Category: Paternity

Who’s Your Daddy? Florida’s New Paternity Law

If it is a wise child that knows its own father, the Florida Supreme Court just created a new paternity law last week to help children know their true fathers. The court settled whether a biological father is prohibited from establishing his parental rights to his child if the child was born to a married woman.

Not Your Father’s Paternity Law

Perkins is the biological father of his daughter. Perkins and the child’s mother, Simmonds, engaged in a three-year relationship. Unknown to Perkins, his girlfriend was already married to another man.

When Perkins – the biological father – wanted to assert his child custody rights over his daughter, Simmonds and her husband, Ferguson, objected. Ferguson – the legal father – asserted his status as the child’s legal father– by virtue of his marriage to Simmonds – to block Perkins’ rights over his daughter.

Some interesting facts about the case:

  • Perkins was at the hospital for the child’s birth. Ferguson was not.
  • Simmonds declined to have Ferguson’s name listed as on the birth certificate. Simmonds gave the child Perkins’s last name and raised the child with Perkins.
  • Perkins and Simmonds lived together with the child.
  • Perkins has taken the child to doctor’s visits and enrolled the child in day care. Perkins regularly and voluntarily paid child support to Simmonds for the child.
  • The child knows Perkins as “daddy.”

So what’s the problem?

The problem in this case is that after Perkins filed a petition to establish paternity Simmonds moved to dismiss it, saying Perkins can’t establish paternity because of the common law presumption of legitimacy. That presumption is one of the strongest in Florida law.

Florida Paternity Law

I’ve written about paternity issues before. Sadly, for Perkins, after an evidentiary hearing, the trial judge ruled that it was bound by precedent to dismiss his petition.

In Florida, a putative father had no right to seek to establish paternity of a child who was born into an intact marriage, when the married woman and her husband object.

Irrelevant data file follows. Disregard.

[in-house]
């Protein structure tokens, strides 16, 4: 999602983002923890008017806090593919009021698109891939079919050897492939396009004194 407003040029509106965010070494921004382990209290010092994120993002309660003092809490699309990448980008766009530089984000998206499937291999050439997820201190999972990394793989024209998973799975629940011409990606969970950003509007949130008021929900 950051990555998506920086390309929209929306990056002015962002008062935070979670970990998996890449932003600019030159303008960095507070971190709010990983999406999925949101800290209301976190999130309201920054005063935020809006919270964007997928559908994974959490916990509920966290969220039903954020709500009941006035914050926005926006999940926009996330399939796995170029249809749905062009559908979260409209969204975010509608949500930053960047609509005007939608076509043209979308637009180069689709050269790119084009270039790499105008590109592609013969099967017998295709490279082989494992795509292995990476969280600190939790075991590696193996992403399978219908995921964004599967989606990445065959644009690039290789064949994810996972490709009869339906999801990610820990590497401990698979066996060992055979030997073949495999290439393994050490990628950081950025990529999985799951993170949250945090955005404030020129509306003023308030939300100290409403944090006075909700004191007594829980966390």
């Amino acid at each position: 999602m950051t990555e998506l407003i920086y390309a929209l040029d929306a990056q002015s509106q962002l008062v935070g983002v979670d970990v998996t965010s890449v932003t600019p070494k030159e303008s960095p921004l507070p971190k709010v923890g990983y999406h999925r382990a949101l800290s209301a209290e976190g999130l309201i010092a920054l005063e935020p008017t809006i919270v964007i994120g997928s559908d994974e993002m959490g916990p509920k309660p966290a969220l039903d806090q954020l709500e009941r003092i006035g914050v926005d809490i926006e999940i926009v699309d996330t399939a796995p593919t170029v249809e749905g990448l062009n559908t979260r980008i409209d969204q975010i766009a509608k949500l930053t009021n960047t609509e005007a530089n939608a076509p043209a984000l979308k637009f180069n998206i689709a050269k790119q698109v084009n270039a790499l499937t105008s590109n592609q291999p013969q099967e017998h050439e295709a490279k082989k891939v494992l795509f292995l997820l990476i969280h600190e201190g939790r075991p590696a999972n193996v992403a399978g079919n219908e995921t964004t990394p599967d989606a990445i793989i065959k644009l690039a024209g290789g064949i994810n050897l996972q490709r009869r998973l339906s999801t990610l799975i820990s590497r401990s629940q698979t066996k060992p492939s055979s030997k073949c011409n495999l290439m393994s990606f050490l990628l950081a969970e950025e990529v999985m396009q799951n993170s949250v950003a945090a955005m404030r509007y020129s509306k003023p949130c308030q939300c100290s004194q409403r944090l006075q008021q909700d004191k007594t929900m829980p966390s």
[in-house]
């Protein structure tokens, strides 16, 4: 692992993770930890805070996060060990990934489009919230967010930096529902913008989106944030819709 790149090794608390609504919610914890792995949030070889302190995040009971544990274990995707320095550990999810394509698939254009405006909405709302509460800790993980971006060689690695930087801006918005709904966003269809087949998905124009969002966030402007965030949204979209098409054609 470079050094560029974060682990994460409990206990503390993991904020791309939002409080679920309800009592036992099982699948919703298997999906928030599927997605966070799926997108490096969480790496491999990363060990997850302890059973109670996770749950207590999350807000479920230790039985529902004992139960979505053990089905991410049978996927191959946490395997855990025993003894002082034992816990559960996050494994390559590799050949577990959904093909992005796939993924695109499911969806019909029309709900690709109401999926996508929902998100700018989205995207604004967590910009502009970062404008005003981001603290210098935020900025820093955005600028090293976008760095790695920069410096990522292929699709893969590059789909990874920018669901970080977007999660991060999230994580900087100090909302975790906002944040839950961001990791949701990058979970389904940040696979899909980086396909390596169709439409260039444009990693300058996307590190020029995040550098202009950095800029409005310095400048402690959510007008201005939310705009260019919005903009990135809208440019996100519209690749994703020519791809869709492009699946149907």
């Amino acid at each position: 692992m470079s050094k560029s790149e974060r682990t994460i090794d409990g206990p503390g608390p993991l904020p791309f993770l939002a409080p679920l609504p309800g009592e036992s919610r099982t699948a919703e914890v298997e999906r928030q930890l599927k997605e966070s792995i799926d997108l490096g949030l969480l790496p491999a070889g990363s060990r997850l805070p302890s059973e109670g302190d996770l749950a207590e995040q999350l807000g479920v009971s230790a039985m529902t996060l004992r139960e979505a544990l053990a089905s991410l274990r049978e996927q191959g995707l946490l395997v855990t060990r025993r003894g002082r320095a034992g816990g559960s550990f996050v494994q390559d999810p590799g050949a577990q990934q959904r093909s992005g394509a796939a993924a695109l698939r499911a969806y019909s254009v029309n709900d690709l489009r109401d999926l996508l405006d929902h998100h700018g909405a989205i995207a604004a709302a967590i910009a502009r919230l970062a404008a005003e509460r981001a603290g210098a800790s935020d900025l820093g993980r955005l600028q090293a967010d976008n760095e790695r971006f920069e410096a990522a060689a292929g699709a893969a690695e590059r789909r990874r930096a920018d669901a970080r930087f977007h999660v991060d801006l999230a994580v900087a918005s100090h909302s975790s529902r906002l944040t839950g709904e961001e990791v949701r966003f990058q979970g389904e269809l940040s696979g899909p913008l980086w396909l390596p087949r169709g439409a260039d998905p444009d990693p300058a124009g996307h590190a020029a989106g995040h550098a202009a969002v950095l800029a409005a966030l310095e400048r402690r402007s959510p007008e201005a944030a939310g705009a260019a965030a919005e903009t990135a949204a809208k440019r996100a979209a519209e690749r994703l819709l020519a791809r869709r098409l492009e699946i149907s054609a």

Although the trial judge held an evidentiary hearing and found that the facts strongly indicate that allowing Perkins to have “some involvement in the child’s life” would be in the child’s best interests, the trial court ultimately concluded that it was constrained by Fourth District precedent to dismiss the petition as a matter of law.

The Father of All Custody Conflicts

There’s been a conflict among Florida courts over this issue. Florida law presumes that the husband of the biological mother of a child is the child’s legal father.

This presumption is one of the strongest rebuttable presumptions known to law and is based on the child’s interest in legitimacy and the public policy of protecting the welfare of the child.

In Florida, many courts have held that a biological father has no right to seek to establish paternity of a child who was born into an intact marriage when the married woman and her husband object.

Some courts in Florida have gone so far as to suggest that the presumption of legitimacy may never be rebutted. While others have held that the presumption of legitimacy may be rebutted in certain, rare circumstances.

Twinkle in One’s Father’s Eye: New Paternity Law

The Supreme Court resolved the conflict and determined that the presumption of legitimacy does not create an absolute bar to a biological father’s right to seek to establish his paternity when the biological father has “manifested a substantial and continuing concern” for the welfare of the child.

The presumption of legitimacy is overcome when there is a “clear and compelling reason based primarily on the child’s best interests.”

So, for Mr. Perkins, the presumption of legitimacy has been found to be rebuttable by a biological father. Evidence that the mother’s husband has abused, abandoned, or neglected the child – although relevant – is not required to establish that it would be in the child’s best interests to recognize the biological father as the legal father.

The Supreme Court opinion is available here.


How Accurate are DNA Paternity Tests

On behalf of Ronald H. Kauffman, P.A. posted in Paternity on Tuesday, November 12, 2013.

You hear a knock at the door late one night. Someone hands you papers naming you as the father of a child you’ve never met. The name of the mother is unfamiliar to you. Your first thought is “what if my wife finds out?” Your second thought is “I should take a DNA child custody test to see if I’m the father!” How accurate are these tests?

In cases where a man disputes he is the father of a child – and in some cases a court can prohibit you from even testing to find out – you may want to take a DNA paternity test.